GRAND REPIDS, MICHIGAN (DRES) – Most Michigan residents love the state because it goes through all four seasons. But the transition from winter to spring has some drawbacks.

The Michigan Department of Natural Resources reminds residents that the spring thaw could find many dead animals on waterways.

Gary Whelan, head of the DNR Department of Fisheries Researchsays Michigan’s winter conditions can be harsh for many fish and other creatures, including turtles, frogs and toads.

“Winterkill is the most common type of fish killing,” Whelan said in a release. “As the season changes it can be especially common in shallow lakes, ponds, streams and canals.”

However, these killings do not usually have a long-term impact on our ecosystems.

“These killings are localized and usually do not affect the general condition of the fish population or the quality of fishing,” Whelan said.

Two ecosystems are more likely to observe winter killings: shallow lakes and ponds with excess aquatic vegetation and canals in urban areas.

In shallow water, if too much vegetation or algae grows, they will naturally be destroyed in the winter.

According to Resource Lake and Wisconsin Ponds, bacteria from these dead plants will absorb oxygen from the water, depriving other wildlife of the oxygen they need to survive. Because ice and snow usually build up throughout the winter, these plants stop producing oxygen, creating more stress for fish.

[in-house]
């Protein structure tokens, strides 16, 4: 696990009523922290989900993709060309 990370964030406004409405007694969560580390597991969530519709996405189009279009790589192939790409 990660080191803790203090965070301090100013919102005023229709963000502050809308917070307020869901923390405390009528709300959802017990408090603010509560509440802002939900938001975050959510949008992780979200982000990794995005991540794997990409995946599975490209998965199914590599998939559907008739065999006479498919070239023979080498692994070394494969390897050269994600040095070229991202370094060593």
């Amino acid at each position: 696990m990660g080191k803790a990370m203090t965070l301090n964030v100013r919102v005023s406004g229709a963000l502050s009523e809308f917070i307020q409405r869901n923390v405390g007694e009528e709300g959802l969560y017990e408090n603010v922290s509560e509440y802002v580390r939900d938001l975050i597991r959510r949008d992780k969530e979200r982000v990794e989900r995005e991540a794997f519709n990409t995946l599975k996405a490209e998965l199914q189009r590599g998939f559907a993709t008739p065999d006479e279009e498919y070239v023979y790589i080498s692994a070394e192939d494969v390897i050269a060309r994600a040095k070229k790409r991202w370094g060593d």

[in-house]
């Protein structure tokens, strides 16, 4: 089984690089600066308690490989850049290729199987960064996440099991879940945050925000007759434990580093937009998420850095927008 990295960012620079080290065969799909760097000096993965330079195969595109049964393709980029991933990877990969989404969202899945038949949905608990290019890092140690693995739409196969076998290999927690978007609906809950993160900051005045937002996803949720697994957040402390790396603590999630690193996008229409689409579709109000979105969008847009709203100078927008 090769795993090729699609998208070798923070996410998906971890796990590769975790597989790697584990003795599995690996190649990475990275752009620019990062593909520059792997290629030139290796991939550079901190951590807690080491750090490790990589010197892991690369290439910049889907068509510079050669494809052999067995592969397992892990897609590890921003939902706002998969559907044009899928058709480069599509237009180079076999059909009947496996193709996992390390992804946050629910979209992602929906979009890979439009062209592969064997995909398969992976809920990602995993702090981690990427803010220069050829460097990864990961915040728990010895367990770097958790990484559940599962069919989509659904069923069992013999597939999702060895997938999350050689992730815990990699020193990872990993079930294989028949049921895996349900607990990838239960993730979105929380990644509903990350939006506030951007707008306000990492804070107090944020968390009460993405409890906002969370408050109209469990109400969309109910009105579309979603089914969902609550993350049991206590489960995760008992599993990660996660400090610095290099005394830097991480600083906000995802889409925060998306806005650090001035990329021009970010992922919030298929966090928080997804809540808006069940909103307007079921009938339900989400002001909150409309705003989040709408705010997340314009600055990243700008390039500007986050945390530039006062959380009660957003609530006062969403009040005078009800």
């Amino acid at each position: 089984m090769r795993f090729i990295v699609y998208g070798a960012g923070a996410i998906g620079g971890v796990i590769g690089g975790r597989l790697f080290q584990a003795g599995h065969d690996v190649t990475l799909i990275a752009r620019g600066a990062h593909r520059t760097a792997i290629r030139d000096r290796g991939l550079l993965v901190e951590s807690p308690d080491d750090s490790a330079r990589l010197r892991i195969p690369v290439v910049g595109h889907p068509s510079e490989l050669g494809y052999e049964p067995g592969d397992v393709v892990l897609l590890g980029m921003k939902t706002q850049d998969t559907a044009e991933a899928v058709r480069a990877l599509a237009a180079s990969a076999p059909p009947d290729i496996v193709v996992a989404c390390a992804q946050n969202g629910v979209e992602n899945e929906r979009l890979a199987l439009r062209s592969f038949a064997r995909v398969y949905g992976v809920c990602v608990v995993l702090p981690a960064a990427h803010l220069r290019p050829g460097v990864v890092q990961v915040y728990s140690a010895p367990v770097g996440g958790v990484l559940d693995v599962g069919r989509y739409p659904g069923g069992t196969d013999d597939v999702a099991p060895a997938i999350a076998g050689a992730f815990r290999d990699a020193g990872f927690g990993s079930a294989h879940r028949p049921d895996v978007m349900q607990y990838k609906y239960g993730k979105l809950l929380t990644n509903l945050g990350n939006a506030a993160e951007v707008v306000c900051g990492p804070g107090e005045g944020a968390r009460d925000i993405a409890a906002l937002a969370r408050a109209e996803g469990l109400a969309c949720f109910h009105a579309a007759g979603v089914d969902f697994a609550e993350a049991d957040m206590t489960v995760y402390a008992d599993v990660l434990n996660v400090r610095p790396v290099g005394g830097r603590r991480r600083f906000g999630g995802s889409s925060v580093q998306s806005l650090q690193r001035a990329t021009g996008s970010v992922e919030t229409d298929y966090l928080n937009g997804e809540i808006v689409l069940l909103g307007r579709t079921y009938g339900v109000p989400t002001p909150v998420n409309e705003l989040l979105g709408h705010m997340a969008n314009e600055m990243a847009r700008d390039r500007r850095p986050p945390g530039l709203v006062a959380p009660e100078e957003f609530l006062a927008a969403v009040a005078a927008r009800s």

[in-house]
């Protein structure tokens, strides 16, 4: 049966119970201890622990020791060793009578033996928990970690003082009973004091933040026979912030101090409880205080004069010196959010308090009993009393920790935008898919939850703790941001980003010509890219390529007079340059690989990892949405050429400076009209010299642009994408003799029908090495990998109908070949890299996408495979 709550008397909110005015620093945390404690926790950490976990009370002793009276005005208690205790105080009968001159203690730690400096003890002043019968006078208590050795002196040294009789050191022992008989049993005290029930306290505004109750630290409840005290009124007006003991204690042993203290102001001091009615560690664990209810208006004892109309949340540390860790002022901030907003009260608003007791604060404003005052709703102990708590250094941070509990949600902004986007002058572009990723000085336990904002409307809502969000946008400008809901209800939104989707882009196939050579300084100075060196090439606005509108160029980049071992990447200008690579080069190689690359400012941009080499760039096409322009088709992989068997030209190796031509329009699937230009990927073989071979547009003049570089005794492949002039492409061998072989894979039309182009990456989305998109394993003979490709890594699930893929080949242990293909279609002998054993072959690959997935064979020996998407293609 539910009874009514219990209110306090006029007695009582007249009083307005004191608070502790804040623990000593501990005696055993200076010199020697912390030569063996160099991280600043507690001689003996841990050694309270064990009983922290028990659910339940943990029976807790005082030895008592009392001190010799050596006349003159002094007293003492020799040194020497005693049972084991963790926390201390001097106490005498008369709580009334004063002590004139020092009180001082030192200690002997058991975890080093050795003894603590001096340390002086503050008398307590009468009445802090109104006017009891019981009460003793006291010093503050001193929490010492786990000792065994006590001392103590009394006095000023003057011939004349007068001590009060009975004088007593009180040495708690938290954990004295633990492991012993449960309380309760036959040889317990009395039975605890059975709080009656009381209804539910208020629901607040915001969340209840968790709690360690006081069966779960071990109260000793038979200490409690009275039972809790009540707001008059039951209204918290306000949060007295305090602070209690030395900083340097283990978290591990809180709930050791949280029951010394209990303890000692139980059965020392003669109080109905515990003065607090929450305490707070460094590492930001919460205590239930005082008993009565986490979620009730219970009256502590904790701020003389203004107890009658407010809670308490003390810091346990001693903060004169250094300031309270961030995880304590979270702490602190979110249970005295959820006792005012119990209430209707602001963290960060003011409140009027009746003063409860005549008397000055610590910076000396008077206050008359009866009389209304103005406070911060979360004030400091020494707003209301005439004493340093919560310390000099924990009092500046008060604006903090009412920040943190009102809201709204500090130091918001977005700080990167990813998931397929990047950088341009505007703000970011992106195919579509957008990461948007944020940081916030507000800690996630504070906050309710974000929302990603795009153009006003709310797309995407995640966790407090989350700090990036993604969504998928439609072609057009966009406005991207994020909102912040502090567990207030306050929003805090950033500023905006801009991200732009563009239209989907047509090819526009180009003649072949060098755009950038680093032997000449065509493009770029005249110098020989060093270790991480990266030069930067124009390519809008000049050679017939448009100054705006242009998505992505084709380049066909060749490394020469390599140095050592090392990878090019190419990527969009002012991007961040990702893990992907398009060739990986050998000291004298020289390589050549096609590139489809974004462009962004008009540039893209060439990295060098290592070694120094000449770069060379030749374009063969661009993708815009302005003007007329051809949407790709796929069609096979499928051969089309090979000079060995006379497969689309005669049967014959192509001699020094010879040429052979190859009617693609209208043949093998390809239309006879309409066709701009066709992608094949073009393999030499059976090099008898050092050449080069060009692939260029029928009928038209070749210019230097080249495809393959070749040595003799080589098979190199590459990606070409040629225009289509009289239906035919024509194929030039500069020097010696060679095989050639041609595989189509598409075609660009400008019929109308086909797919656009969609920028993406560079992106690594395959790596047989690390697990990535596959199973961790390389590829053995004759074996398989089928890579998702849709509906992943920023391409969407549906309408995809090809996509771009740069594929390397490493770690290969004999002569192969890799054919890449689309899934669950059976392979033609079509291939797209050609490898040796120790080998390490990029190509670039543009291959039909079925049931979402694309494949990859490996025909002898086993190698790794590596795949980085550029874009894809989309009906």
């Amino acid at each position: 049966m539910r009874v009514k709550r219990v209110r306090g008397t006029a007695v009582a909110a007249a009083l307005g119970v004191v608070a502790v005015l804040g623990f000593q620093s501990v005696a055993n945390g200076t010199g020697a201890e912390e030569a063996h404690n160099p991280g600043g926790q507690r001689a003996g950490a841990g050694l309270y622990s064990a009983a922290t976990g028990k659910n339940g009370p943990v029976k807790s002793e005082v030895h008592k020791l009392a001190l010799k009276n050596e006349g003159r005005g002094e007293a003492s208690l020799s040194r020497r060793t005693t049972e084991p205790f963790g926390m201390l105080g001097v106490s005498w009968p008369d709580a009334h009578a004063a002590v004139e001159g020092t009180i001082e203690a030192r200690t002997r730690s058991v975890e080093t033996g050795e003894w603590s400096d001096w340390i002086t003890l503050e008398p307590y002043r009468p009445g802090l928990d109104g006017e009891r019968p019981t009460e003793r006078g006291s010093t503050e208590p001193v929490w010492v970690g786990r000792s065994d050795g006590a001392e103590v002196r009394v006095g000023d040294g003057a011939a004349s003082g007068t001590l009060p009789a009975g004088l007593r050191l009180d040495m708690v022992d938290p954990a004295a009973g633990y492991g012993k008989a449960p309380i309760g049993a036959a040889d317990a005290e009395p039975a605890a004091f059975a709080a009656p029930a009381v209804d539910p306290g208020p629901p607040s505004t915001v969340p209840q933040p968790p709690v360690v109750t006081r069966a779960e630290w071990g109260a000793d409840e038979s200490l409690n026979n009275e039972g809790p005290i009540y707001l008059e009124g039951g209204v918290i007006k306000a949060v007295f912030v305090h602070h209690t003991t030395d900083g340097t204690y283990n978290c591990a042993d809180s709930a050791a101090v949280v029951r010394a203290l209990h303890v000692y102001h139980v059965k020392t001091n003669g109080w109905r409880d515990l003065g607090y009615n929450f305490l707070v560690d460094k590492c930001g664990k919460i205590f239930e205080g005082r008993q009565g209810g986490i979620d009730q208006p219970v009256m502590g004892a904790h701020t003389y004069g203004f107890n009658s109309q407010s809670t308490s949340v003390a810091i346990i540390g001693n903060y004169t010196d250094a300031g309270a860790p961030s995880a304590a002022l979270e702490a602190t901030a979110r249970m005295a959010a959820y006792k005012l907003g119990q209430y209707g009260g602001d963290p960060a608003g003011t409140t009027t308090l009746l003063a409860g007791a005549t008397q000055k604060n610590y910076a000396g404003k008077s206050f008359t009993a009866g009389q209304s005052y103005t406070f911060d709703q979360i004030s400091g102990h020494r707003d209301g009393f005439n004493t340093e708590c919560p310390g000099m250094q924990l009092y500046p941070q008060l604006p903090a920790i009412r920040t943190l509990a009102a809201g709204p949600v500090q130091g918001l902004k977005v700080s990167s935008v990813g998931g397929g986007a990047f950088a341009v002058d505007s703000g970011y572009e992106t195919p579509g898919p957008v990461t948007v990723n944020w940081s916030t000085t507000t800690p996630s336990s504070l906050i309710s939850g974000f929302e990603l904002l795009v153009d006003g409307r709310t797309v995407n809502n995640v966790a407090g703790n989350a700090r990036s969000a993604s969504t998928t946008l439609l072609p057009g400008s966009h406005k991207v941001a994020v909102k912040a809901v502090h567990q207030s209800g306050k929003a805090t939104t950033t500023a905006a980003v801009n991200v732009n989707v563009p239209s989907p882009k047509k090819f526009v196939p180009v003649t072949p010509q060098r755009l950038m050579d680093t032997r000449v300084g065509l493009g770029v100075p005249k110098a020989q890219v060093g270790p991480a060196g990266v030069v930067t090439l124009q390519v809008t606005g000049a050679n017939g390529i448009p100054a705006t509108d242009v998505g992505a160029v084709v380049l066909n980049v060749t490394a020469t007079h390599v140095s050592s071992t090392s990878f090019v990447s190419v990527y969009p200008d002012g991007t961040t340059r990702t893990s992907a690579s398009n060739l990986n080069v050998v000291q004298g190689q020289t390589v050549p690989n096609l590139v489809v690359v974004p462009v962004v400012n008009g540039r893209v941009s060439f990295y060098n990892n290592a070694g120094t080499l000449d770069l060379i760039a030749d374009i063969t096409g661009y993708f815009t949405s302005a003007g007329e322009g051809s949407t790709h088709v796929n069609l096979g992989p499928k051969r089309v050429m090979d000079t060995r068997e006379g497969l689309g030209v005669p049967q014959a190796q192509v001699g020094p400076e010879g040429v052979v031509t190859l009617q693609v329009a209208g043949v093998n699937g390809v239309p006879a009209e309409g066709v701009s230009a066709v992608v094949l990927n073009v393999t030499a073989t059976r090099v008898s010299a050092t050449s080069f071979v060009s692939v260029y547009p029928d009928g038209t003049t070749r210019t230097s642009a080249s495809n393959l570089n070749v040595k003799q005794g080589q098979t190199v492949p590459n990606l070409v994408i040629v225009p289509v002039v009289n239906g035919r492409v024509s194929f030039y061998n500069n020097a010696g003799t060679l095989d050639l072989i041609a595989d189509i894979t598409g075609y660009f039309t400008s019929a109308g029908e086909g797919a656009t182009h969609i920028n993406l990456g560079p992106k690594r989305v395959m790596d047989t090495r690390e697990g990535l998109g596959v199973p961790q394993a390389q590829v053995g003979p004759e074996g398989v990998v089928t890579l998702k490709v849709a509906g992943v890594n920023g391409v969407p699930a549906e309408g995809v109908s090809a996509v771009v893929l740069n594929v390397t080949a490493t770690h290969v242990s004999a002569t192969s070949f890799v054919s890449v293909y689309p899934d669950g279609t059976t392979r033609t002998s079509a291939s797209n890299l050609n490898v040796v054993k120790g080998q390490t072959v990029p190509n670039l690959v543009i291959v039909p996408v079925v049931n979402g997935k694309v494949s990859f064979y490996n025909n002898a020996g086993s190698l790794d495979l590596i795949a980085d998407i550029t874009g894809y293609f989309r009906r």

In cities, pollution can cause big problems in the winter. Chemicals from icing and road salt, especially chloride, can upset the natural balance of waterways. Killing fish occurs more often near urban areas because they are more likely to see higher concentrations of chemical runoff.

Whelan says fish and other animals usually only die later in the winter, but you may not notice this right away.

“Winterkill starts with painful fish catching air in holes in the ice, and often ends with lots of dead fish that swell when the water heats up,” Whelan said.

Often still lifes will look fuzzy because the fungus has begun to feed on them, but the fungus rarely causes death.

If you notice a potential fish death, the DNR is urging people to report it. You can contact the department Eyes in the fieldincluding exact location and detailed observations.

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